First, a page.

9781439834220.ch13

Better raise configuration a smoother raise

Info iconThis preview shows page 1. Sign up to view the full content.

View Full Document Right Arrow Icon
This is the end of the preview. Sign up to access the rest of the document.

Unformatted text preview: also at depths where excessive pressure and temperature prevails. Better raise configuration: A smoother raise configuration is obtained which helps in equipping it in a proper manner. For driving the service and slot raises this technique finds wide application. Flexibility and simplicity: Method does not require any elaborate arrangement to accommodate the equipment as it is required in case of raise borers and Alimak raise climbers (e.g. raise access of 9 m 4 m 3 m). The man, machine and equipment that are meant for blasthole drilling in the stoping operations can be utilized to undertake this operation. © 2005 by Taylor & Francis Group, LLC 344 SURFACE AND UNDERGROUND EXCAVATIONS Economical: For the raises of small lengths this is the most economical method as better productivity can be achieved by utilizing the same resources meant for stoping operations in a mine. In addition, to fit this equipment no extra preparation and excavation of any kind are required. It allows the use of cheaper explosive like ANFO, contrary to the costly conventional high-density explosives used in other raising methods. For the raises upto 25 m lengths this method is almost a mandatory particularly when two levels are available, and blasthole drills are used in the stoping operations. 13.10 BLASTHOLE RAISING METHOD: DROP RAISING The advanced version of the long-hole raising technique is the “Drop Raising” in which large dia. and longer holes are used to drive the raises (figs 13.4(e) and 13.9(a)). This technique is basically based on the vertical crater retreat (VCR) concept, discussed below: VCR concept: The term ‘crater’ in blasting terminology is applied for creation of a surface cavity in a rock mass as result of detonating an explosive charge into it. This blasting concept was initially used as a tool to evaluate the capability of an explosive. It gained importance in surface blasting operations, and in the recent past, in underground blasting operations too. Based on the research work carried out, the explosive charges used in crater theory are spherical or its geometric equivalent. In blasting practice the spherical charge is defined as the one which is having a length to diameter (L: D) ratio to 1:4 or less, and up to, but not exceeding a L:D 6:1. Thus, for holes of 165 mm dia. a charge of 990 mm length would constitute a spherical charge. Crater theory when used for research purposes, the charge is fired in the upward direction, enabling crater to form towards a horizontal free face. But in an underground situation when a spherical charge is blasted in the down ward direction towards a free face, which could be back of an opening or ceiling of an excavation, an entirely new concept of crater formation has emerged out. In this case crater is formed in downward direction. Adverse effects of gravity and friction do not affect results. To the contrary, the gravity enlarges the crater dimension by removing the entire ruptured zone, as shown in figure 16.14(c). Once the excavation of an underground opening disturbs equilibriu...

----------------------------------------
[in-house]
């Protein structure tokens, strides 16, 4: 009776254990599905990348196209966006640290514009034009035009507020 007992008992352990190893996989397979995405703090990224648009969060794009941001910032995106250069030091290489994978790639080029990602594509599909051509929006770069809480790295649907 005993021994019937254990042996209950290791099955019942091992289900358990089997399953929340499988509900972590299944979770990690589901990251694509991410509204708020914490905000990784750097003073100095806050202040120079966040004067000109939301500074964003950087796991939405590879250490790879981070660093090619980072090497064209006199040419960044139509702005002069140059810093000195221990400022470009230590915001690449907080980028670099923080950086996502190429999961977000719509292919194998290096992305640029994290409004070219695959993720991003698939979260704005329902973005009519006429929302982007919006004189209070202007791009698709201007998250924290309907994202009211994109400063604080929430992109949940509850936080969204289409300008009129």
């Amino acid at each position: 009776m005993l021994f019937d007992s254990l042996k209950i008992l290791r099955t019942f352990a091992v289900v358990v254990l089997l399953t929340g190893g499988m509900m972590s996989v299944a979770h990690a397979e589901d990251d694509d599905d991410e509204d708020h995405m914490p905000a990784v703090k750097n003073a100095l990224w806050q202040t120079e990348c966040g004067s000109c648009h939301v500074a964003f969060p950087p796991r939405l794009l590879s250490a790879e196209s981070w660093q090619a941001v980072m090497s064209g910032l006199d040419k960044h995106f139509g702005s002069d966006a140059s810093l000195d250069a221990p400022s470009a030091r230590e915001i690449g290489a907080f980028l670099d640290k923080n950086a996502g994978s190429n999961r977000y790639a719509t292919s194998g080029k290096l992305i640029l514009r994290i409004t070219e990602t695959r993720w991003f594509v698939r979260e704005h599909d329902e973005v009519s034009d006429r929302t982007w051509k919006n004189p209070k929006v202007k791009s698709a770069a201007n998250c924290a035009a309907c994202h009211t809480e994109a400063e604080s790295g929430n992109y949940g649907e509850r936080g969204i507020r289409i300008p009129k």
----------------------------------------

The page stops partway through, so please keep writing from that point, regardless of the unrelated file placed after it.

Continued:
View Full Document

Ask a homework question - tutors are online